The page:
Increasing the speed of your activity in your lessons can also increase stress levels. The key here is not to increase your speed so fast that you enter into extreme stress. However, increasing the speed of your repetitions above that of your _comfortable _pace will improve your focus and concentration, contributing to more effective language learning.
There are two main kinds of stress: distress and eustress, which can be considered harmful and productive, respectively. Eustress can increase motivation, focus, and energy, make you feel excited, help you do better at work, and make better decisions. It is usually only effective for a short time, however.
Distress, commonly just called “stress,” on the other hand, can cause worry or anxiety and is often beyond our ability to deal with.
This can lower our performance and lead to mental and physical problems, which can be short-term or long-term. Therefore, finding the best methods to increase eustress for yourself and prevent distress as much as possible is essential.
Having the right attitude is one of the easiest and most effective ways to deal with stress. Researchers from Harvard and Yale experimented on two groups of stressed-out investment bankers not too long ago.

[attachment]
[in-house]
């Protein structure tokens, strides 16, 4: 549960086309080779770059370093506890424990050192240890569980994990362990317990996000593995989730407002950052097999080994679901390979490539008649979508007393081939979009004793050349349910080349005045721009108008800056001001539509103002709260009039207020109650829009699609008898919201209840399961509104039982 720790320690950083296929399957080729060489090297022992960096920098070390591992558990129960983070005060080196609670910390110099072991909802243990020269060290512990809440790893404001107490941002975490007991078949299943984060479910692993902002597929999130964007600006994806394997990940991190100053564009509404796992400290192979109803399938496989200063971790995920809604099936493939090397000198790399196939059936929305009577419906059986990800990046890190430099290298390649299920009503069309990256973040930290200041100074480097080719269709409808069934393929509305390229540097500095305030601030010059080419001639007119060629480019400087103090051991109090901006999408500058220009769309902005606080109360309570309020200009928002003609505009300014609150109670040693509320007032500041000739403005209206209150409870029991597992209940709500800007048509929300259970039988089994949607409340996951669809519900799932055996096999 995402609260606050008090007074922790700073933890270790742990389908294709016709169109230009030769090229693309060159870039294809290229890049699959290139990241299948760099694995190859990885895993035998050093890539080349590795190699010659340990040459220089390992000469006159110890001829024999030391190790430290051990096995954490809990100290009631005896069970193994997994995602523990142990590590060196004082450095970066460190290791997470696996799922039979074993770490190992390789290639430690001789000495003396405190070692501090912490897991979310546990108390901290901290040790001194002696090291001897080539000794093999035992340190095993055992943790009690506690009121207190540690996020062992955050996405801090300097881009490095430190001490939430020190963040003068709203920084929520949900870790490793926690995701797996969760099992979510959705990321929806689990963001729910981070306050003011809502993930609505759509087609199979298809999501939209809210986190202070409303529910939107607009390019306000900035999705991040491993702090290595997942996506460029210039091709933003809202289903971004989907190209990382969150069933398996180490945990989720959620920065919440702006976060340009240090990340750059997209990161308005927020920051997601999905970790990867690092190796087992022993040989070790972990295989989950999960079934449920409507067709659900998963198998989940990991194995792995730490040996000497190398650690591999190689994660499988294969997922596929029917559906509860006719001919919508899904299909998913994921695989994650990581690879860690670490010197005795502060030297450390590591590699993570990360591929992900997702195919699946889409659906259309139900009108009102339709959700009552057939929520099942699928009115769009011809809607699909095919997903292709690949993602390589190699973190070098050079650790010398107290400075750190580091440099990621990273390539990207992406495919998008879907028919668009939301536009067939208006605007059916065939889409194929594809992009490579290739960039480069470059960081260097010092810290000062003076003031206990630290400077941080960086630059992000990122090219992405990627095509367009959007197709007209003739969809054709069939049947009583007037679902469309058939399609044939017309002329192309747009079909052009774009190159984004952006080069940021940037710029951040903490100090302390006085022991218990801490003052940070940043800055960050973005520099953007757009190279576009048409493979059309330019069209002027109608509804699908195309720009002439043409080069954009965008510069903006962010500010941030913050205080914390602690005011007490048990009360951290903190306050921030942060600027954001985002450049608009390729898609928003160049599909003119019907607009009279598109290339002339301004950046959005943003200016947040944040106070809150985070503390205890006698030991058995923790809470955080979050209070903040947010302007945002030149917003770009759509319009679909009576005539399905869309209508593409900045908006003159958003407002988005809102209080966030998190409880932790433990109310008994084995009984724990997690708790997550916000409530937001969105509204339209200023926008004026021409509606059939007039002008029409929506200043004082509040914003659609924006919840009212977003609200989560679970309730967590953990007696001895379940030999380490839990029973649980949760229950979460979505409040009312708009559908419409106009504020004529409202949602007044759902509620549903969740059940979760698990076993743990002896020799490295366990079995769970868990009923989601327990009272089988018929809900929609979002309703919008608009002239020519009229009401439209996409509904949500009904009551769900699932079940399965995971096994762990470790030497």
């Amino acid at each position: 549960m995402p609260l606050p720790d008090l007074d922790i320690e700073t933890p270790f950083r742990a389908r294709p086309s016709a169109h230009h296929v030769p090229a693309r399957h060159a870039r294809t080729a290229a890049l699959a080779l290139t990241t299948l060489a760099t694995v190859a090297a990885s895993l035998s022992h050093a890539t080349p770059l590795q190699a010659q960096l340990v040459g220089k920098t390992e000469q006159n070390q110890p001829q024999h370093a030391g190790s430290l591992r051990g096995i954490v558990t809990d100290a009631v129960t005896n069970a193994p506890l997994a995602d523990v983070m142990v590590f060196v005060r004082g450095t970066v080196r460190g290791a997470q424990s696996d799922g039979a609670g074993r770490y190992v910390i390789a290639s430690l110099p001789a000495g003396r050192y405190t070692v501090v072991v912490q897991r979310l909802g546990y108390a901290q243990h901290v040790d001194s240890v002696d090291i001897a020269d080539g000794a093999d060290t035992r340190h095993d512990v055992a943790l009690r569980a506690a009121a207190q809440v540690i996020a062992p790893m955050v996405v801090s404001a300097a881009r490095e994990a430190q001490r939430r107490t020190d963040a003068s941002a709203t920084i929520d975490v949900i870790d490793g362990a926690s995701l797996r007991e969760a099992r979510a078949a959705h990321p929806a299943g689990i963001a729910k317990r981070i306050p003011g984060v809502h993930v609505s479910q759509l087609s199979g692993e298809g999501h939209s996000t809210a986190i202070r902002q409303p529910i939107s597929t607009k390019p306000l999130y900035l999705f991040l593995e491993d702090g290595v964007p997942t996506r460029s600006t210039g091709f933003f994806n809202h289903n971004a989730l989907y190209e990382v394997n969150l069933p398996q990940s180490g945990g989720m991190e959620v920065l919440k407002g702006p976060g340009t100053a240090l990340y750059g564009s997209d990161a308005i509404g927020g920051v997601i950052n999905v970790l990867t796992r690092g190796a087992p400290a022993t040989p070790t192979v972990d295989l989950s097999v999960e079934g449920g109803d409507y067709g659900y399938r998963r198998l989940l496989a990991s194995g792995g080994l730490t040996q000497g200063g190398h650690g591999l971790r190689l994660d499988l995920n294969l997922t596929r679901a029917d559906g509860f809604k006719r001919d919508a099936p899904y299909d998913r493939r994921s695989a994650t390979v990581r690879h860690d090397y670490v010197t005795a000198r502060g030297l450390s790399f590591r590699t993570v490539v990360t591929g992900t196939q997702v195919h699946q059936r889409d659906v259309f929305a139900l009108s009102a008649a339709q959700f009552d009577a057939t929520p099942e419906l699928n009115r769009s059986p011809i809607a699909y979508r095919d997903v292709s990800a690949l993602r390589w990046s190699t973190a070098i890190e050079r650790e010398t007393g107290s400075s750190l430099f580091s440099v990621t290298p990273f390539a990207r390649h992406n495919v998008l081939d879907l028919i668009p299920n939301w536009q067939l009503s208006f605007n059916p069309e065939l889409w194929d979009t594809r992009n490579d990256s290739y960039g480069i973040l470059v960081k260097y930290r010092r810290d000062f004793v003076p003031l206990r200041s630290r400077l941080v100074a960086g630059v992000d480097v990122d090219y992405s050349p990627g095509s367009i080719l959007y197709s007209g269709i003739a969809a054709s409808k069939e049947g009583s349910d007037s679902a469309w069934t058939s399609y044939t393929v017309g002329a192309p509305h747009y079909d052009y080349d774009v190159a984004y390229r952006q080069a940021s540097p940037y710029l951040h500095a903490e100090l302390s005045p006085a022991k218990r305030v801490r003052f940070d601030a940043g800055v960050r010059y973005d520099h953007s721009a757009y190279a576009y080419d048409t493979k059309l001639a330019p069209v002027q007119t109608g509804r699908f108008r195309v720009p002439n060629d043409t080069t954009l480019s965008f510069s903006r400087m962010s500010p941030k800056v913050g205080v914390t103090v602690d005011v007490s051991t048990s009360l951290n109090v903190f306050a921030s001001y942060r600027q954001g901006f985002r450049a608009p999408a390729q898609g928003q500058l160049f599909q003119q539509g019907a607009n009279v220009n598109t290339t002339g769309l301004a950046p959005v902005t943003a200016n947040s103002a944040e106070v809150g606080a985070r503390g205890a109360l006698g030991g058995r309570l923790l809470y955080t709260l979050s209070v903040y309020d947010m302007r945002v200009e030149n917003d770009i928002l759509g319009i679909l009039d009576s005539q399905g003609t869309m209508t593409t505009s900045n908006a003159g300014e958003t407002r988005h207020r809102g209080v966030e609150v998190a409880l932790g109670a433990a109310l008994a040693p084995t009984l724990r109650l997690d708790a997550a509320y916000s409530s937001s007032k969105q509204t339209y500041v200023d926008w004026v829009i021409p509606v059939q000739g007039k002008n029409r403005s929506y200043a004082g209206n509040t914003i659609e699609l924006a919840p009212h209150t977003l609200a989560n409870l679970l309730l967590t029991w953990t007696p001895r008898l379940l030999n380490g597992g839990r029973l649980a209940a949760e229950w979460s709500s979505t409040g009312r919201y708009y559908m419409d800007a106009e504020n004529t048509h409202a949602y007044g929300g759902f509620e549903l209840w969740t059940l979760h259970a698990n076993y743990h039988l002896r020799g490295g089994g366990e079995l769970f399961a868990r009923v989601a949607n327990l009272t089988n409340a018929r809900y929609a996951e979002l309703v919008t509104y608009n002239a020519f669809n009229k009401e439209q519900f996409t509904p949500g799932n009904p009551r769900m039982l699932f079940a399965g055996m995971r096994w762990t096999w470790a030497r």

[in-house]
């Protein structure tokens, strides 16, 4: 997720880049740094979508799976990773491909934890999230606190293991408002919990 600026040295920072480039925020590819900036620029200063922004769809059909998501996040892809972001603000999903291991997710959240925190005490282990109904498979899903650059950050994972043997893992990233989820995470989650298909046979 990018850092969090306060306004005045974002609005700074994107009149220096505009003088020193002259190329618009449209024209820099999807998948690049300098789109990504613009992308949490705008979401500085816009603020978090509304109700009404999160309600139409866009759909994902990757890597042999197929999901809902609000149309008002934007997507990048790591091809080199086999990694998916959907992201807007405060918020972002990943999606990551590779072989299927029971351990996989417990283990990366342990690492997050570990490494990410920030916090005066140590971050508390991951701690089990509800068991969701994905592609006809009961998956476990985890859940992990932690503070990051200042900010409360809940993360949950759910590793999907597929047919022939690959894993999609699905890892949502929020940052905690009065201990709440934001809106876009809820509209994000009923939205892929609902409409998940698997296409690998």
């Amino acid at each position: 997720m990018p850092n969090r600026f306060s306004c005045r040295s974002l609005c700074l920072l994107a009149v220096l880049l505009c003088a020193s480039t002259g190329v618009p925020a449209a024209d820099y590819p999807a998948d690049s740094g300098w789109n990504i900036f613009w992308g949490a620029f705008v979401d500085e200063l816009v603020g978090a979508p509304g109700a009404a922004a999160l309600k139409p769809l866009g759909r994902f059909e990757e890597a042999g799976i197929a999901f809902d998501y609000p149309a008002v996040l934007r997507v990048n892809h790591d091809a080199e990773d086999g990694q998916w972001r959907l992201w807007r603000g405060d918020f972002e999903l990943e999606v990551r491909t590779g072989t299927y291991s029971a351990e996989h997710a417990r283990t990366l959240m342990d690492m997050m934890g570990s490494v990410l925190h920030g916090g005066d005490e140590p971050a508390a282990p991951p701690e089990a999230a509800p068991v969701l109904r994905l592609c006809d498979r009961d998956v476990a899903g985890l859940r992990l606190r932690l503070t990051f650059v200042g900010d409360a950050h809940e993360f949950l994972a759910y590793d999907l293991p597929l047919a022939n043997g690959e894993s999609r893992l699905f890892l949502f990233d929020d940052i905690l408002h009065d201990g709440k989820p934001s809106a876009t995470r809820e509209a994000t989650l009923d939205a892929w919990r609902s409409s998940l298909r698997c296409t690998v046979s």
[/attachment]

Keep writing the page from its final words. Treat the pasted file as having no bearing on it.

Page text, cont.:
The first group watched a video about how stress can make people sick. The second group watched a video about how pressure helps the body and brain. What went wrong? When the second group thought that stress was good for them, they were more productive and had more energy.
This group also said they felt less tired and had fewer stress-related headaches and backaches. The actual results of this study are: Thinking of stress as “good” or as a way to improve your performance can help you.
When you first decide to learn a new language, you are filled with excitement, anticipation, and sometimes almost a sense of wonder.
But what do you do after hitting the books, working the modules, and repeating yourself repeatedly to get past the growing boredom of grammar, punctuation, and vocabulary to ensure you continue to learn the language effectively?
The trick is to figure out why you want to learn a language, stick to a regular schedule, and apply these proven methods in the language class that suits you the most.
It can be tough to stay consistent in your language learning efforts. Keeping your motivation and regular schedule takes more discipline than most people have.